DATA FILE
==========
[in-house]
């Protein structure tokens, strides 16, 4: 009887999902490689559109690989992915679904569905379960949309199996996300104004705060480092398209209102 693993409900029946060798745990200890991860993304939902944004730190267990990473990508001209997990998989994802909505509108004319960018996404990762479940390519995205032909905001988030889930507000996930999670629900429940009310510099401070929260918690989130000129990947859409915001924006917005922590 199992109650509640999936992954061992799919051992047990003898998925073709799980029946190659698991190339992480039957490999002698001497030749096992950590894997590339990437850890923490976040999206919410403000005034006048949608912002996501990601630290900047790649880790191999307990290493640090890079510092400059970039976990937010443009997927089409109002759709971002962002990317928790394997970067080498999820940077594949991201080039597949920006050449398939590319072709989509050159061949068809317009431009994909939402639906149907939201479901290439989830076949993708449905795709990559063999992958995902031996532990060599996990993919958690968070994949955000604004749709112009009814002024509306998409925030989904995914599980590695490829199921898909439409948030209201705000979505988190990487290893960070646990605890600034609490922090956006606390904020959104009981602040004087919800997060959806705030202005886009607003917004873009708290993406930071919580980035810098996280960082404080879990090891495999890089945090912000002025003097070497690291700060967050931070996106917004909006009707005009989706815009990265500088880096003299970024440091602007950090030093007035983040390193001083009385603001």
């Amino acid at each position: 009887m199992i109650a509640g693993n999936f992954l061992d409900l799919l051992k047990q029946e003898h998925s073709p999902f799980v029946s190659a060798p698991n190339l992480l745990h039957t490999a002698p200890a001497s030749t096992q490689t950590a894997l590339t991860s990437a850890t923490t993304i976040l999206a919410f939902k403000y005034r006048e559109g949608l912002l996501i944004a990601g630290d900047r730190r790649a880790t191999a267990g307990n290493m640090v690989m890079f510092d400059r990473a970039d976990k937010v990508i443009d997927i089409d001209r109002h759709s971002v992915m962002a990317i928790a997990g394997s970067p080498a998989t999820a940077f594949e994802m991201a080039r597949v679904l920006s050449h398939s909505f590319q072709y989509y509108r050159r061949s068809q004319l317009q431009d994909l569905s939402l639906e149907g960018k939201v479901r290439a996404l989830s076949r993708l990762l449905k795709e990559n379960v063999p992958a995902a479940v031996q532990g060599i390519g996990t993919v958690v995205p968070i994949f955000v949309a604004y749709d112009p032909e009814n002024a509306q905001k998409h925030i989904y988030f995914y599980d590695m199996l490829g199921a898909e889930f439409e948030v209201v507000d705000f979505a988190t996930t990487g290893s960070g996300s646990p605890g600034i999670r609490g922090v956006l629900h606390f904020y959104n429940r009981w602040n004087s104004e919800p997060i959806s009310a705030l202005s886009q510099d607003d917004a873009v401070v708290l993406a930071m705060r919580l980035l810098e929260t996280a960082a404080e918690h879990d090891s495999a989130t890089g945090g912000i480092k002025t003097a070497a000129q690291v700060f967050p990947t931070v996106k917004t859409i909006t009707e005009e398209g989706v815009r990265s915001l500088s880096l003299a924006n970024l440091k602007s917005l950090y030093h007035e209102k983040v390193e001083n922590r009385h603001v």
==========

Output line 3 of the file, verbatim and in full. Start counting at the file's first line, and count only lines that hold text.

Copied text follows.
């Amino acid at each position: 009887m199992i109650a509640g693993n999936f992954l061992d409900l799919l051992k047990q029946e003898h998925s073709p999902f799980v029946s190659a060798p698991n190339l992480l745990h039957t490999a002698p200890a001497s030749t096992q490689t950590a894997l590339t991860s990437a850890t923490t993304i976040l999206a919410f939902k403000y005034r006048e559109g949608l912002l996501i944004a990601g630290d900047r730190r790649a880790t191999a267990g307990n290493m640090v690989m890079f510092d400059r990473a970039d976990k937010v990508i443009d997927i089409d001209r109002h759709s971002v992915m962002a990317i928790a997990g394997s970067p080498a998989t999820a940077f594949e994802m991201a080039r597949v679904l920006s050449h398939s909505f590319q072709y989509y509108r050159r061949s068809q004319l317009q431009d994909l569905s939402l639906e149907g960018k939201v479901r290439a996404l989830s076949r993708l990762l449905k795709e990559n379960v063999p992958a995902a479940v031996q532990g060599i390519g996990t993919v958690v995205p968070i994949f955000v949309a604004y749709d112009p032909e009814n002024a509306q905001k998409h925030i989904y988030f995914y599980d590695m199996l490829g199921a898909e889930f439409e948030v209201v507000d705000f979505a988190t996930t990487g290893s960070g996300s646990p605890g600034i999670r609490g922090v956006l629900h606390f904020y959104n429940r009981w602040n004087s104004e919800p997060i959806s009310a705030l202005s886009q510099d607003d917004a873009v401070v708290l993406a930071m705060r919580l980035l810098e929260t996280a960082a404080e918690h879990d090891s495999a989130t890089g945090g912000i480092k002025t003097a070497a000129q690291v700060f967050p990947t931070v996106k917004t859409i909006t009707e005009e398209g989706v815009r990265s915001l500088s880096l003299a924006n970024l440091k602007s917005l950090y030093h007035e209102k983040v390193e001083n922590r009385h603001v």